For Immediate Release
Nineteen Alaskan Wolves Already Killed This Season
JUNEAU, Alaska - The Alaska Department of
Fish and Game reports that as of today at least 19 wolves have been killed by
aerial hunters since the first wolf was shot on October 28, a number greater
than all the wolves killed in November last year. The reported kills have all
occurred in the Upper Yukon-Tanana predator control area.
“The season is off to a
disturbing start,” said Wade Willis, Alaska representative for Defenders of Wildlife. “For years,
the department has been setting wolf removal targets based on largely anecdotal
information and placing the balance of prey and predators in
The aerial gunning season opens
each year after Fish and Game officials complete an annual survey of moose
populations in predator control units.
Defenders has asked Fish and
Game for this year’s wolf target numbers, but has not received the information.
In the prior years, the Fish and Game has set goals to eliminate as many as 300
wolves in this area. Hundreds more are targeted in the other designated predator
For the past five winters, Fish
and Game has issued aerial hunting permits to private citizens for five control
areas. Aimed at reducing wolf and bear populations that compete with hunters for
moose and caribou, the purported goal of predator control is to benefit rural
subsistence hunters by attempting to keep big game populations high. Yet the
state conducts many of its predator control programs in regions where resident
subsistence hunters have to compete with out of state trophy hunters for big
Conservation groups, including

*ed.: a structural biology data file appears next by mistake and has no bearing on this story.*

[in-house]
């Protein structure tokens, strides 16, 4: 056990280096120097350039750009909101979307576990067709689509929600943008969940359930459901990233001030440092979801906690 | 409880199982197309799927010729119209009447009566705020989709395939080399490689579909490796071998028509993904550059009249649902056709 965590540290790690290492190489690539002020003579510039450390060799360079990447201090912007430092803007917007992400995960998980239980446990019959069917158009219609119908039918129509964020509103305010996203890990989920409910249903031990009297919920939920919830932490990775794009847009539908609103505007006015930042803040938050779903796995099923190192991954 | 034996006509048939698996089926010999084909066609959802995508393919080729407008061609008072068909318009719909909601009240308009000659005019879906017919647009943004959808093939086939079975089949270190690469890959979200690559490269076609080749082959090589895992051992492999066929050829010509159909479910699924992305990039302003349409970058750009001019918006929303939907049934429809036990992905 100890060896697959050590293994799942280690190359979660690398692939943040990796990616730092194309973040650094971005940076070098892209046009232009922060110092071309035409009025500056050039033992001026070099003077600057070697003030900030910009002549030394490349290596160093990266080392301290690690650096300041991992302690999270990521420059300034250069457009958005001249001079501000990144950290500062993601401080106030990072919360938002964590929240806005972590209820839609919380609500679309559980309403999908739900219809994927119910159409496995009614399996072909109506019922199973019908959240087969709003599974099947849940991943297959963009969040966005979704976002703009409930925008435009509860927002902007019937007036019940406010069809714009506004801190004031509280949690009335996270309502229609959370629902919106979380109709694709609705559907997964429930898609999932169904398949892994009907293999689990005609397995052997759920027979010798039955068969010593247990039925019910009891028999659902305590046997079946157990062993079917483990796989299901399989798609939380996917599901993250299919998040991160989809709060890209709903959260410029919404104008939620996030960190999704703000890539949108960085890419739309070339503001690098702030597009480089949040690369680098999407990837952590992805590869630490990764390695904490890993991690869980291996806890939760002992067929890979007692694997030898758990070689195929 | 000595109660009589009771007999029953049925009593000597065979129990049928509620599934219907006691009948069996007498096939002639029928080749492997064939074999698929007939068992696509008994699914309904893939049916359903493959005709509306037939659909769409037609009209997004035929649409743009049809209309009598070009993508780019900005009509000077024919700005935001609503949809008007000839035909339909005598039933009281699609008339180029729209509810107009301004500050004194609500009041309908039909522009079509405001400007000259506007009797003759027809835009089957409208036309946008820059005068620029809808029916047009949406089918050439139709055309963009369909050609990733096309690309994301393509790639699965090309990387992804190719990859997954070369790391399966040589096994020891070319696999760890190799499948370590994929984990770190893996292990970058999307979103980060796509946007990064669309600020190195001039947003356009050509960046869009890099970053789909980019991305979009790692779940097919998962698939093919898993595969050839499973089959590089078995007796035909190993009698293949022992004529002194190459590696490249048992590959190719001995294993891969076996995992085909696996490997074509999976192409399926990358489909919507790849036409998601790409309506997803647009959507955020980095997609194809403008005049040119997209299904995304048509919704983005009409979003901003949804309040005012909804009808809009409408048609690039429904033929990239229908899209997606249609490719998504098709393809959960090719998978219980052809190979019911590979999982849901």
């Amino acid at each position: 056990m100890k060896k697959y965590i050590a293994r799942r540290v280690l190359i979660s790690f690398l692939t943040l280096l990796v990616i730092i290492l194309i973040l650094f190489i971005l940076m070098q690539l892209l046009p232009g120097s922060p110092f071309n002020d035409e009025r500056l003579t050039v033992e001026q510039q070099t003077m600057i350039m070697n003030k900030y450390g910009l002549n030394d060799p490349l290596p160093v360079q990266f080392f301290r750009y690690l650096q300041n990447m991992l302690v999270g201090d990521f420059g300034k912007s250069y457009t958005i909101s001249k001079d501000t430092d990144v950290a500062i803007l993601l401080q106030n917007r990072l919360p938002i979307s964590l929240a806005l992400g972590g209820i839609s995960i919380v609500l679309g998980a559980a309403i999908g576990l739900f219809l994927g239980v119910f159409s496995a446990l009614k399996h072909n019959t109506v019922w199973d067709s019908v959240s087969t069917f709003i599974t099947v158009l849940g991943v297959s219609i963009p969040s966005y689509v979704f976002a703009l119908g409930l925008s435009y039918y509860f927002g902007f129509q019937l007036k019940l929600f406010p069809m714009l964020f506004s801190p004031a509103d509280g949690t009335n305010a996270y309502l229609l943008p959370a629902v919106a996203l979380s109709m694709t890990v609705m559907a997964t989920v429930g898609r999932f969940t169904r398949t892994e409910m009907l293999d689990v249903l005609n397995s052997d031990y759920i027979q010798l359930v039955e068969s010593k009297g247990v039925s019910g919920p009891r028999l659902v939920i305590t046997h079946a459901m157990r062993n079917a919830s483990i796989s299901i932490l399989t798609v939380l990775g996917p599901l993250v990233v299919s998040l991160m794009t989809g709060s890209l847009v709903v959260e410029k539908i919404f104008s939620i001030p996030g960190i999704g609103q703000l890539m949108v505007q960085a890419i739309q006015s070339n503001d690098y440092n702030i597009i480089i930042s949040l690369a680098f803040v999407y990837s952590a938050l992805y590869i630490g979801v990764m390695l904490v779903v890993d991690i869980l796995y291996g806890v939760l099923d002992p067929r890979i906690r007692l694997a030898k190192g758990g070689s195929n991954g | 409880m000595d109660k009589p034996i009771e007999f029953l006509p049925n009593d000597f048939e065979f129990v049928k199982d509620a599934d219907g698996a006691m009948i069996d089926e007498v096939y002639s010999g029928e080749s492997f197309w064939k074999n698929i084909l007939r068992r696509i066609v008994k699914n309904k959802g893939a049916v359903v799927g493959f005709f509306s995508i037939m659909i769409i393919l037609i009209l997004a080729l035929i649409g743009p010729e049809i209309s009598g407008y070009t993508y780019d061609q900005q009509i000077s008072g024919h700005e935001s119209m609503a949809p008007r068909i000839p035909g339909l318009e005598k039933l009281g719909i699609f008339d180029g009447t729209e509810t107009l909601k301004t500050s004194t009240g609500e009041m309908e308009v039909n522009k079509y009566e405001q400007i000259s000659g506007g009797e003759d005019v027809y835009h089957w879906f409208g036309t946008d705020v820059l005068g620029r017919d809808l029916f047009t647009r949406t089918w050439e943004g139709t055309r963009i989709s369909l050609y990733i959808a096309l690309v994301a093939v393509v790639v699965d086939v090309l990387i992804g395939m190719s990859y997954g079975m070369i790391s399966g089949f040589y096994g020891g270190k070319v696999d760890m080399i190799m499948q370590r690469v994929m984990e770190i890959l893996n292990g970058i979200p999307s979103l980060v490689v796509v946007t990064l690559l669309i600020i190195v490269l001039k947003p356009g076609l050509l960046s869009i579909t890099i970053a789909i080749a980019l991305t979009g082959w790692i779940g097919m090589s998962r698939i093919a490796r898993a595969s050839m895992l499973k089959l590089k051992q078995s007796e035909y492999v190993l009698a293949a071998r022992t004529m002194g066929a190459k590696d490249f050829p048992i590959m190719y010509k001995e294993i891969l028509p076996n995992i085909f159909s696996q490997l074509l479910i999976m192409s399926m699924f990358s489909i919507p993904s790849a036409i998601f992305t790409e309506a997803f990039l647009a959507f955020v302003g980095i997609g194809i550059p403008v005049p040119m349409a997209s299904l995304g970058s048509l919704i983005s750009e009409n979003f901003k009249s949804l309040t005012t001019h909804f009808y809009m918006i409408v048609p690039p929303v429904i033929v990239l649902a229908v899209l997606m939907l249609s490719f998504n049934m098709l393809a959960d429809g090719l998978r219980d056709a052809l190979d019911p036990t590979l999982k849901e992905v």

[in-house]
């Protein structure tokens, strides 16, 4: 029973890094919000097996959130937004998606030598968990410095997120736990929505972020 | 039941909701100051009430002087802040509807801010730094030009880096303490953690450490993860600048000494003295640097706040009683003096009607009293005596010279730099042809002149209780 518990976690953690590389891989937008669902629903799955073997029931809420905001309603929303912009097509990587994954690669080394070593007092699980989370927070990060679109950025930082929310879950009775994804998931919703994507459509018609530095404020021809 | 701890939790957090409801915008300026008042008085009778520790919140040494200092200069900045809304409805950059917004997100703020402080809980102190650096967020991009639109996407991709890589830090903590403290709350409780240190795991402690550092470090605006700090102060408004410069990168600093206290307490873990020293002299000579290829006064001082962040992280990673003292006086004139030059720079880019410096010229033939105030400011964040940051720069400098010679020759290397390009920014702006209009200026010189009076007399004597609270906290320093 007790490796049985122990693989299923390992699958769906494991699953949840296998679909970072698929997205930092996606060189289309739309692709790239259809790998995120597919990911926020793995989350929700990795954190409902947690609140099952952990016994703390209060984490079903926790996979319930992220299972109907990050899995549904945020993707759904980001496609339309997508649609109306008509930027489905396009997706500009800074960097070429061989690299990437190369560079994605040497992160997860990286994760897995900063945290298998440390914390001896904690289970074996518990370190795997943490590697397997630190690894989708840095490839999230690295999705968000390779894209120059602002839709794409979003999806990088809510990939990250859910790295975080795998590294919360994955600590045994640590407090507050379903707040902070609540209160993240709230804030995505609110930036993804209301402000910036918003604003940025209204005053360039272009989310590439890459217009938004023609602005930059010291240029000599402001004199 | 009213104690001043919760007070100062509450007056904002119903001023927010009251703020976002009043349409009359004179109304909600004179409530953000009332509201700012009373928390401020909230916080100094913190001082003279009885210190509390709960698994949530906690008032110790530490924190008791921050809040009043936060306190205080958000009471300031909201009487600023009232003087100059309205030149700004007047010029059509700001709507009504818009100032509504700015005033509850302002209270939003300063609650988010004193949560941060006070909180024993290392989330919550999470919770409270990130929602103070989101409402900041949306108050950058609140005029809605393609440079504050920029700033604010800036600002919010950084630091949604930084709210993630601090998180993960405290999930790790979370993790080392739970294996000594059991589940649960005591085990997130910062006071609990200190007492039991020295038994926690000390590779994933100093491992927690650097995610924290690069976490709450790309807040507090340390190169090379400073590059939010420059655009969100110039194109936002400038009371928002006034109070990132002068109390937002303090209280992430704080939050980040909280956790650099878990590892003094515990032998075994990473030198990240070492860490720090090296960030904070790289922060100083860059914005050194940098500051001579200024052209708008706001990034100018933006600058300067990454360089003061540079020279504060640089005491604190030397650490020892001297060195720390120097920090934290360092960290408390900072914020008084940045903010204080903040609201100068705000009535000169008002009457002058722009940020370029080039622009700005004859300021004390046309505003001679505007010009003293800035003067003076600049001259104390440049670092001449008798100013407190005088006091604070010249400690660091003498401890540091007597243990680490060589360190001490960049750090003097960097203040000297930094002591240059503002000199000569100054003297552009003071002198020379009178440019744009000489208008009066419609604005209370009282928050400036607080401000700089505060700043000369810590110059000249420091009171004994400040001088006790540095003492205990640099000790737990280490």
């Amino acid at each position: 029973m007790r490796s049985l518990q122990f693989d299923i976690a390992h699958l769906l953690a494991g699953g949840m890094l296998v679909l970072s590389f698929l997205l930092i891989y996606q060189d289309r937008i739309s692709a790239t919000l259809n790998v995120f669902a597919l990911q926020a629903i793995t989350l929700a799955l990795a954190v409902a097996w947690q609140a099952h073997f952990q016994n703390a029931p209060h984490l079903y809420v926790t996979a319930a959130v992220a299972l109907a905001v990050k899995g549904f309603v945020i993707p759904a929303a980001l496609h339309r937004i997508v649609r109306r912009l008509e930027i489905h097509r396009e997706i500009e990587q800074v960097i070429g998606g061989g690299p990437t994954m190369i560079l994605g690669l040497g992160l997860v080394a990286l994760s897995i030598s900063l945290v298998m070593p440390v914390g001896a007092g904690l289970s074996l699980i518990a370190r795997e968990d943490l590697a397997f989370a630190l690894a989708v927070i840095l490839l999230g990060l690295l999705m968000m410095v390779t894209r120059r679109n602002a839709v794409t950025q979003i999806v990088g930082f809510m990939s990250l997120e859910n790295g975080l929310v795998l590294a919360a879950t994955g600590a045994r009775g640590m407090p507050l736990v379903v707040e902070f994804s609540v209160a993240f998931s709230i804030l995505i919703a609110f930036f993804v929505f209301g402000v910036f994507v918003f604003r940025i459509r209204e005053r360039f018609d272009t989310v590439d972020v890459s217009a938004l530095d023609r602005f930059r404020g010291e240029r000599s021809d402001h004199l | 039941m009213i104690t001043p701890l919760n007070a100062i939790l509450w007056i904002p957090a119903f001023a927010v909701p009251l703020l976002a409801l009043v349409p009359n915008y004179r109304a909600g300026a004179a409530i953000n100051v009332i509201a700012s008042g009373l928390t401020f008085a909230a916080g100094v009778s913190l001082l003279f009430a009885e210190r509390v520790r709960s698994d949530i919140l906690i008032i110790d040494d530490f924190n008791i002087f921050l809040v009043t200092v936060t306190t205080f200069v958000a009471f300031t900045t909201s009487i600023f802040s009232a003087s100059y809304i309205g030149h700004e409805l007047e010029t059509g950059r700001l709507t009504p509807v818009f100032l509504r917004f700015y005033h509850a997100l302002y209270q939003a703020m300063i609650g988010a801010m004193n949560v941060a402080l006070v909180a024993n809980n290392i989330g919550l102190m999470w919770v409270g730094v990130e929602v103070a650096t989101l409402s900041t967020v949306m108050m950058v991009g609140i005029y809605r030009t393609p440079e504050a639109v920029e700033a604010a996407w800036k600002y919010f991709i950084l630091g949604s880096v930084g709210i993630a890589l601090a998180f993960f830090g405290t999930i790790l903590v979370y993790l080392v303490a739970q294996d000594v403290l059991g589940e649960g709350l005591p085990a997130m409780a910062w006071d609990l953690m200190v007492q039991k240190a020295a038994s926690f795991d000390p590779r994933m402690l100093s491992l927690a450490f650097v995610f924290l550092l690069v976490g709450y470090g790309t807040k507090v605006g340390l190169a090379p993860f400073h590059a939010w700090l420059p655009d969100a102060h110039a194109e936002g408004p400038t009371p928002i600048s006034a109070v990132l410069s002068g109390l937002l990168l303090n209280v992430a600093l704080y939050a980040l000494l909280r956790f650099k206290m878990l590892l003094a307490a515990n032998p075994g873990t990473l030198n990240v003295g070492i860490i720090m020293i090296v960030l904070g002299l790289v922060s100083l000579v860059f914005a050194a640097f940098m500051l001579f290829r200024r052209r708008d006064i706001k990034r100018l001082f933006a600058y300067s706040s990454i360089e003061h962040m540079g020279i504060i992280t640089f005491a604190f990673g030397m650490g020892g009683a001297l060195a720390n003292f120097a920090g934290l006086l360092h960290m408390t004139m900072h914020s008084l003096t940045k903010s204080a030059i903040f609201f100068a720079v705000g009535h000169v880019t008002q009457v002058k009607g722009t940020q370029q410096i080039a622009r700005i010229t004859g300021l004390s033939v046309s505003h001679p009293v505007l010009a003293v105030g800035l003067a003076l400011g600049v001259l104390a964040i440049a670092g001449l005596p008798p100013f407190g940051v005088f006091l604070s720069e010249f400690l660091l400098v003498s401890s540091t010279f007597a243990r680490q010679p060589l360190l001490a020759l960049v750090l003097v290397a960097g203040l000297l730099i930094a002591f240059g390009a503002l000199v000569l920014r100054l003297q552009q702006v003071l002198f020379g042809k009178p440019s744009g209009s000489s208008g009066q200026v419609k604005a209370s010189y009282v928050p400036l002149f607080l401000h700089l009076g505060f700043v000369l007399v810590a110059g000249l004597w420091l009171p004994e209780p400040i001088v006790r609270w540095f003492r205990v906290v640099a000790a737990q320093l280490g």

Defenders of Wildlife, contend that wolves are being used as the scapegoat for
low moose and caribou populations – pointing out that the Fish and Game is not
addressing other factors that are impacting the herd, such as climate change,
which could affect the area’s carrying capacity. In addition, basic scientific
standards are not being met, such as collecting accurate population surveys,
especially for predators and even for the big game species.
According to the
Alaska chapter of The Wildlife Society, a local branch of
wildlife biologists, the problems facing the state’s predator control program
stem from Alaska’s 1994 Intensive Management Law.
In a policy statement, The
Wildlife Society criticized the law for placing too great an emphasis on
predator control, stating that the legislation behind today’s predator control
programs is “counterproductive to sound wildlife management…will result in
needless and undesirable deterioration of Alaskan wildlife populations,
including both predator and prey species.”
“Aerial predator control
programs have been conducted for five years. It’s time for the department to
conduct an honest review of these programs,” Willis said. “Instead of using
science, the Board of Game is gambling with the long term health of
Alaska’s wildlife resources, basing its decisions on opinion
and anecdotal information.”
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